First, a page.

Susan Wilson once had a dream where her deceased grandmother
appeared to her and said, “Susan, someday you will own a train.”
Later, she acted on the vision by purchasing a 14-foot-high,
41-foot-long, 52,000-pound caboose. In time, she acquired a
locomotive, dining and coach cars that would become one of the most
popular bed and breakfasts in Alaska.
Aurora Express is as unique as Wilson a genuine Alaska
firecracker. Opinionated and entertaining, her management
philosophy is simple.
“If I am doing something other people are doing, it has to be
better.” Wilson said. “I had little interest in trains before that
dream. Then I began searching for them.”
She coerced her husband, Mike, to devise a way to transport them
over land to their 15-acre property located on a Chena Ridge
hillside overlooking Fairbanks. Over time, they decorated the cars
with colorful frontier themes and antiques. Mike had the chore of
placing the cars on tracks that go nowhere. Yet these cars
transport guests to a long-forgotten era.
“Back in the 1940s and ’50s, railroads were the main means of
transportation,” she said. “Older people start crying when they see
the rail cars. They haven’t seen railroad cars decorated like this
in 50 or so years. These cars bring back memories of a first love
or a courtship.”
The train is not just for retirees who want to reminisce about
days gone by.
“Most young adults today have never seen a sleeper car,” Susan
said. “We have the entire train, from locomotive to caboose, to
But it takes more than nostalgia to impress guests. You also have
to offer a quality experience.
“When my customers first see a train, they hesitate about climbing
up and taking a peek inside. I tell them, ‘Climb aboard and take a
look at the room. If you don’t like it, I’ll give you your money
back, and you can book a suite downtown.’ Once they look, they
And for good reason. Each railroad car room is decorated with an
Alaska historical or train-era-romance theme with a whimsical
The first sleeper car is Adelaide’s Bordello named after Susan’s
mother, who is depicted in a full-size barroom nude painting on the
“The nude was already painted, but my mother agreed to have her
face painted to the body,” she said.
The bordello car has a private entry, queen-size bed and bath. The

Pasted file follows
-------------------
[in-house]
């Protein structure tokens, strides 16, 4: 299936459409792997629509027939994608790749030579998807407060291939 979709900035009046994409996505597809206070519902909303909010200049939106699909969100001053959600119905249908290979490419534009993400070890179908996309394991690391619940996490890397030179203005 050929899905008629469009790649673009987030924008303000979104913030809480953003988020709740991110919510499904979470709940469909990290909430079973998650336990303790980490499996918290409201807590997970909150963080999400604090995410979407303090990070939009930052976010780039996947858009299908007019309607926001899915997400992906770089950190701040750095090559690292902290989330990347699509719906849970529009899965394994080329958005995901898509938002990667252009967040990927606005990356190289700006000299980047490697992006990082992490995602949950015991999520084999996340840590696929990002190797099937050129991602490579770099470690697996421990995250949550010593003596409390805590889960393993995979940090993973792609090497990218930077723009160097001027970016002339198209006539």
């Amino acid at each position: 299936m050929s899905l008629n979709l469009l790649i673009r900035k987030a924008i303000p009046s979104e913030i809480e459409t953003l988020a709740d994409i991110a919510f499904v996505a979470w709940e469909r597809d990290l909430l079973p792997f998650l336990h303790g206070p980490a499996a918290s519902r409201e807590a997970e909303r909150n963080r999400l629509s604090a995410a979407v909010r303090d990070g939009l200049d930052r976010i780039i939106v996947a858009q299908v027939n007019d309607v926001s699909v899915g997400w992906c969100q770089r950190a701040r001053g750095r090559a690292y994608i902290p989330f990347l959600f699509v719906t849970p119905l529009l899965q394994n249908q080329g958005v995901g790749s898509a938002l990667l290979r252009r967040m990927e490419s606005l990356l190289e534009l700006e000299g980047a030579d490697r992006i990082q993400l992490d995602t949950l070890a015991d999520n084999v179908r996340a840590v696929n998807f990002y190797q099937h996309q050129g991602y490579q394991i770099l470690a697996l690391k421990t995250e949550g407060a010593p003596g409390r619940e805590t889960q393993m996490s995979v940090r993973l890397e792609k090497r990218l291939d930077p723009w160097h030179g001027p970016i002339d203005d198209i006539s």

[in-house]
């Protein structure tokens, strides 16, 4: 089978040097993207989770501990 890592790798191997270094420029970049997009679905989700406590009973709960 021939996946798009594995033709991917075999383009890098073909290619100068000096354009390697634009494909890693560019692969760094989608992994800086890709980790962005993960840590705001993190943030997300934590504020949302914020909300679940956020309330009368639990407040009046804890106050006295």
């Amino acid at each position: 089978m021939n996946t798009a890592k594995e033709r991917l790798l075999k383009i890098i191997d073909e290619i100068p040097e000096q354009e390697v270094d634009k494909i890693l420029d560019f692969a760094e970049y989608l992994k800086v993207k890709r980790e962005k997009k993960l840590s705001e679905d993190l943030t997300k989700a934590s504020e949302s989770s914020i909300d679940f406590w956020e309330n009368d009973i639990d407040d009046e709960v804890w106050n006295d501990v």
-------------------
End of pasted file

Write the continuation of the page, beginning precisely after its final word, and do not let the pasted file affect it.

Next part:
room is vibrant with turn-of-the-century color schemes and a
hand-painted ceiling with crystal chandeliers. Its paintings,
fabrics and fixtures reflect the colorful atmosphere of Fairbanks’
Another car, called Billy’s Gold Mine, is decorated with antiques
and an Italian hand-blown glass chandelier. The rich gold interior
and decor mirrors the homes of the miners who struck it rich in
Alaska’s gold rush.
The Immaculate Conception car is a magnificent rendition of the
historical, yet petite Immaculate Concept ion Catholic Church in
downtown Fairbanks. Beautiful 10-foot ceilings and church-styled
chairs and religious decor exude a peaceful elegance.
The 85-foot dining car boasts a 65-foot hand-painted mural of the
aurora borealis painted by Alaska artist Milo Marks.
The comfortable lounge area offers seating for 24 and has cable TV
and a telephone. Expect evening music and semi-live morning
entertainment from the Wilson family. Clients delight in a costume
closet, modeling cancan girl costumes and boa feathers. Susan has a
variety of skits that she performs in if there’s a good crowd.
Breakfasts are not typical B&B muffins and coffee. At 6 a.m.,
Susan begins preparing banana-almond French toast, egg souffle,
paprika potatoes, bacon-parmesan stuffed mushrooms, sockeye salmon
dip, chocolate cappuccino cake and a fruit platter, coffee and tea.
The breakfast feast is served daily at 8 a.m.
She claims her clients always want to steal her recipes, and she
obliges only if they replace them with one of their own. Her
bulging recipe box is proof of this ongoing exchange.
Along with a quality breakfast, Susan guarantees moose sightings.
If no four-legged moose appear, she has her daughter Katy walk
around in a moose outfit. At breakfast, Susan shouts, “Moose!
Moose!” Minutes pass before the laughter subsides.
While the guest book is filled with hundreds compliments, Susan
and her husband take it all in stride.
“My greatest nightmare is for her to have another dream about her
grandmother telling her to buy something else,” Mike said.
“Frightens the heck out of me.”
Aurora Express is open May 23-Sept. 7, sometimes longer, de
pending on weather conditions. All rooms are non-smoking and no
pets. Children must be at least 7 years of age.
Rate: $130-$150 per night
Commission: 10 percent